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Omega Liquidmetal Planet Ocean Review

While in New York this past weekend, I dropped by the Omega boutique (55th & 5th Ave.) to check out the new Omega Seamaster Planet Ocean Liquidmetal watch.  Having first written about this watch on October 2, 2009. I was excited to finally get to see it “in the metal”.  Now I thought I would share a few of my observations with you.
First, let’s take a look at the Seamaster Planet Ocean Liquidmetal (reference and the regular Planet Ocean (reference 2201.5000) “side by side”.  Disregarding the slight color variance of each image (this is a function of using stock photos from Omega’s website and not distinct differences in the watches themselves), do you see any differences?  Study the images carefully and then read on!
So what did you observe?  Not much, right?  Truth be told the differences are minimal.  The only somewhat obvious difference is that the “Seamaster” notation (near the top of the dial) is in red font color on the new Liquidmetal version.
Though upon closer inspection, there is another subtle difference on the dial.  That is, the Liquidmetal version is marked “ZrO2″.  See the image below where I have highlighted this.  It is unfortunately hard to see from Omega’s stock photos, but up close and in person — really anytime when the time is not 10:10 (!!) — it is easy to observe.
“ZrO2″ is a reference to zirconium oxide, a key material in the special bezel which consists of black ceramic fused with Omega’s new Liquidmetal material.  Liquidmetal is special alloy consisting of five elements: zirconium, titanium, copper, nickel and beryllium.   Zirconium is an important constituent part both of the Liquidmetal alloy and of the ceramic material which is made of zirconium dioxide (Zr02).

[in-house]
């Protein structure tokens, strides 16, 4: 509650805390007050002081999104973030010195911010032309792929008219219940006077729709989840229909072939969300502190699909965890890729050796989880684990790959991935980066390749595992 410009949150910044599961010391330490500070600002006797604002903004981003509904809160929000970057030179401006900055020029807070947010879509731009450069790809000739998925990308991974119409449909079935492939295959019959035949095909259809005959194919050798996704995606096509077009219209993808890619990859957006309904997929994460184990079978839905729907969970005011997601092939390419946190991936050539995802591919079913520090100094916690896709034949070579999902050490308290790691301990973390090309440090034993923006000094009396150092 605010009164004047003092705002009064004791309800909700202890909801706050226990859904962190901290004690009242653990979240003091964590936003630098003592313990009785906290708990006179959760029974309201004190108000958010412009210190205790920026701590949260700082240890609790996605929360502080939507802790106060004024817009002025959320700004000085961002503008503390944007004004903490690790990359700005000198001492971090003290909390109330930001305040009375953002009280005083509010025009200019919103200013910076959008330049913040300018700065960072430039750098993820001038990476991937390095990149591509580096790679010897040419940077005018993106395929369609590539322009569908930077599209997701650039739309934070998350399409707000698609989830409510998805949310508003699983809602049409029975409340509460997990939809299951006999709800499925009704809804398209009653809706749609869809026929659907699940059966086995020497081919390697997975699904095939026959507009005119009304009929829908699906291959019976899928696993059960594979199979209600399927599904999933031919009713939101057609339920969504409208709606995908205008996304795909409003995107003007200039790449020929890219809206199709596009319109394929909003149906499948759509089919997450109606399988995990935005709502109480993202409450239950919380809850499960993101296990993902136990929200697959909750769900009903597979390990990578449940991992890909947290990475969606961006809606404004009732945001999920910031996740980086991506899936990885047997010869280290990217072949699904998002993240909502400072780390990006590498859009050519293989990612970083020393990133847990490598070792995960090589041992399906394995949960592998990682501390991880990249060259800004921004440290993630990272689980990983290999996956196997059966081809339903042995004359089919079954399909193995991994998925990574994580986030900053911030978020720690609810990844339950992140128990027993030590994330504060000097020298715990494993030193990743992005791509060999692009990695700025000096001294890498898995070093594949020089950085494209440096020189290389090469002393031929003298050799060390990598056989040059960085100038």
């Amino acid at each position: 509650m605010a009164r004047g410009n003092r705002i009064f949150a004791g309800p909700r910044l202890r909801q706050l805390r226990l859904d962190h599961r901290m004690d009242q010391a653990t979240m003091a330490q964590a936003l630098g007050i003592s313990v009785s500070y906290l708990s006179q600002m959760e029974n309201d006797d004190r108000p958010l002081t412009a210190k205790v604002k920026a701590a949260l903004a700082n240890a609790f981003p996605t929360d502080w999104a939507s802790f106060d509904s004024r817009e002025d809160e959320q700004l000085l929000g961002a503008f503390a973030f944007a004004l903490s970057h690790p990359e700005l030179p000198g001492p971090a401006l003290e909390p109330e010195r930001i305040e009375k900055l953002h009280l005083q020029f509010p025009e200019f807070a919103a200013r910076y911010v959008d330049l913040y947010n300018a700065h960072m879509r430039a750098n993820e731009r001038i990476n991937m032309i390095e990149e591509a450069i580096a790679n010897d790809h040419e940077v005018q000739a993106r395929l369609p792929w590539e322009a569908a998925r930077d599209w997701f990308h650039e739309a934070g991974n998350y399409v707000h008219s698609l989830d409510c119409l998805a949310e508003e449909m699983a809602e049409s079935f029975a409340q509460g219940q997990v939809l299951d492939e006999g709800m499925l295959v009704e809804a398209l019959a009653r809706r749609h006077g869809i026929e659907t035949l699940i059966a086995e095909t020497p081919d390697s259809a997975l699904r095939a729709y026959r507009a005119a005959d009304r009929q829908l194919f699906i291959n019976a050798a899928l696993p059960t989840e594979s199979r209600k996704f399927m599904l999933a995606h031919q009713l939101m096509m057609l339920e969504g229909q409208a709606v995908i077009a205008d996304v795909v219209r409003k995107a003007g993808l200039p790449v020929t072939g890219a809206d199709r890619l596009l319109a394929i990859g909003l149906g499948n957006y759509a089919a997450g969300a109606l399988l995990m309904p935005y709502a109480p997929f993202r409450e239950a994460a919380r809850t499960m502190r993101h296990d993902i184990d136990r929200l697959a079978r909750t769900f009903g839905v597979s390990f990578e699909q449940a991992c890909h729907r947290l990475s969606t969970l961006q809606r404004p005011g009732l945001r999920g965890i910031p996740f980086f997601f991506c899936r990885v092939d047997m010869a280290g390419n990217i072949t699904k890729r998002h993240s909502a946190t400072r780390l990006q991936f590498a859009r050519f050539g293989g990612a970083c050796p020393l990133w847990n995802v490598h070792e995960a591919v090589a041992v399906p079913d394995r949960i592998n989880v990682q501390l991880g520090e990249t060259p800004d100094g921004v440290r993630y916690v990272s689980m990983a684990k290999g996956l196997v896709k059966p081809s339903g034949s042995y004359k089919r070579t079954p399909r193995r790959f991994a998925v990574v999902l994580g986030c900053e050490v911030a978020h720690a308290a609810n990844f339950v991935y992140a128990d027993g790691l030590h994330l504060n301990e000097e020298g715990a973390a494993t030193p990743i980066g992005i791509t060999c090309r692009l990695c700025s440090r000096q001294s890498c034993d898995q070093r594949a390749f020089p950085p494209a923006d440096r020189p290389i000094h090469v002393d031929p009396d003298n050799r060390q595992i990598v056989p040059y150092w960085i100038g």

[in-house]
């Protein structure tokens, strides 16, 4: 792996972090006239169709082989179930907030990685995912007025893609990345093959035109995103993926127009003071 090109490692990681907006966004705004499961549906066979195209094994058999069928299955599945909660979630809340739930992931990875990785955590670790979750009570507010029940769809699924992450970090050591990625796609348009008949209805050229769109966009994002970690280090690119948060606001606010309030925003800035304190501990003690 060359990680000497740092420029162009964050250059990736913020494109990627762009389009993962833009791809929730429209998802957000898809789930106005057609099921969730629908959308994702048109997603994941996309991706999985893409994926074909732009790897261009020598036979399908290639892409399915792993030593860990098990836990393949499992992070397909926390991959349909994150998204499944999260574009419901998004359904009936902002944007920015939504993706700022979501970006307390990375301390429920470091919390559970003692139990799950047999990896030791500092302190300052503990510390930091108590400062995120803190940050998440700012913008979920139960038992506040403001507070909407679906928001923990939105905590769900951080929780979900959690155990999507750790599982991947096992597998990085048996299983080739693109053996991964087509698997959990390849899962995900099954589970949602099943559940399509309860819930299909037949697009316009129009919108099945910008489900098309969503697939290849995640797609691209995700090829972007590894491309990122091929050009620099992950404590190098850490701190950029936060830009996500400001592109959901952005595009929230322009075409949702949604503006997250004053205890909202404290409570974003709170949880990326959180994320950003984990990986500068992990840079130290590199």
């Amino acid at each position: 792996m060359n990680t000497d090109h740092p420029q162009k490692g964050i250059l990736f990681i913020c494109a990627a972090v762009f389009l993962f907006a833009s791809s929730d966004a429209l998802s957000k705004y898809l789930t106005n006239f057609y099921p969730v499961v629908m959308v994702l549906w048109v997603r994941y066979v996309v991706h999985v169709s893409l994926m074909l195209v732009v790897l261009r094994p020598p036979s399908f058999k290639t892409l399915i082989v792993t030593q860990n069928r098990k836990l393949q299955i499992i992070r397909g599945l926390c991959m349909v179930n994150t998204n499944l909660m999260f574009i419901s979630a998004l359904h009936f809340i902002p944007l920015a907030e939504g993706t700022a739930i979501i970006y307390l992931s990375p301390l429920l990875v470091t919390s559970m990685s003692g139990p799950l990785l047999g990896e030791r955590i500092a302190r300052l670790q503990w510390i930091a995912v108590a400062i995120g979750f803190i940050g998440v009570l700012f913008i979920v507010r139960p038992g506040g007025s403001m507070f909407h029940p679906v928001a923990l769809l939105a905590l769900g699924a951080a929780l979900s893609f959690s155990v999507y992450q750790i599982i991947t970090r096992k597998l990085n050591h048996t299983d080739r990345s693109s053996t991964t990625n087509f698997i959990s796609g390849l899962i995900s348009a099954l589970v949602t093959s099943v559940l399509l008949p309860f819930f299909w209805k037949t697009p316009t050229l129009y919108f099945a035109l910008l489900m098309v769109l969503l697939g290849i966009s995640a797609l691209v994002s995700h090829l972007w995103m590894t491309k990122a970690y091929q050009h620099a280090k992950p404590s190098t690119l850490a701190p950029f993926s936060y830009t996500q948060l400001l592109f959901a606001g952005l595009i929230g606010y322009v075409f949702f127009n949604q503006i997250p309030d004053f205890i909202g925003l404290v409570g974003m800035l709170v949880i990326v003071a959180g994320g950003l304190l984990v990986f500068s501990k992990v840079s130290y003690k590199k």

Speaking of the bezel, you may have noticed it is hard see a difference between the two in the photos I share here.  In fact, the differences between the ceramic+Liquidmetal bezel and the regular PO bezel to the “up close and personal” observer are also minimally discernable.  To be honest, other than its lower likelihood of being scratched, I was not overly impressed with the Liquidmetal bezel as compared to the regular PO.  In fact, I observed that its color was not as “pure” of a black color as the 2201.5000.  It seemed to have a slight sheen to it.  Not that this is necessarily a bad quality, just different.
The caseback is also specially marked.  It has a special “Liquidmetal Technology” logo, the “Ceramic ZrO2″ reference,  as well as the limited edition numbering:
Here are a few additional observations that I made:
Case Size
The Seamaster Planet Ocean Liquidmetal watch is available exclusively in the 42mm case size.  The regular Planet Ocean’s are available in both 42mm and 45.5mm.  Too bad they did not make some of each size.
Like the comparable Planet Ocean (reference 2201.5000), the Liquidmetal has an Omega Caliber 2500 which is chronometer certified and utilizes Omega’s famous co-axial escapement.
The price of the Planet Ocean Liquidmetal is about $5,700.  This is almost $2,000 more than the comparable standard Planet Ocean (the 2201.5000 reference no.), a hefty premium.
Of course, the Planet Ocean Liquidmetal is a limited edition piece — only 1,948 will be made vs. how many millions of regular Planet Ocean’s are out there — so perhaps the premium is justified.
In summary…
I am asking myself this:  “Is the Omega Seamaster Planet Ocean Liquidmetal worth the extra cost?”  For me, I will have to say “no”.    First, I would prefer the watch in 45mm rather than 42mm.  Second, there is minimal distinction between a regular Planet Ocean, particularly a casual observer or watch enthusiast.  The subtle dial differences and the minimally different looking bezel just don’t give it enough “wow” factor for me to want it more than a regular Planet Ocean.  Sure, the caseback engravings are cool and a nice touch, but how many times do these features really get observed and appreciated.
While the 1,948 units of the Planet Ocean Liquidmetal will surely not have trouble finding homes, my hope is that Omega will figure out a way to expand the use of its ceramic and Liquidmetal technology that will bring the price down — and the value proposition up.  Only then will I give it another look and consider making a purchase.

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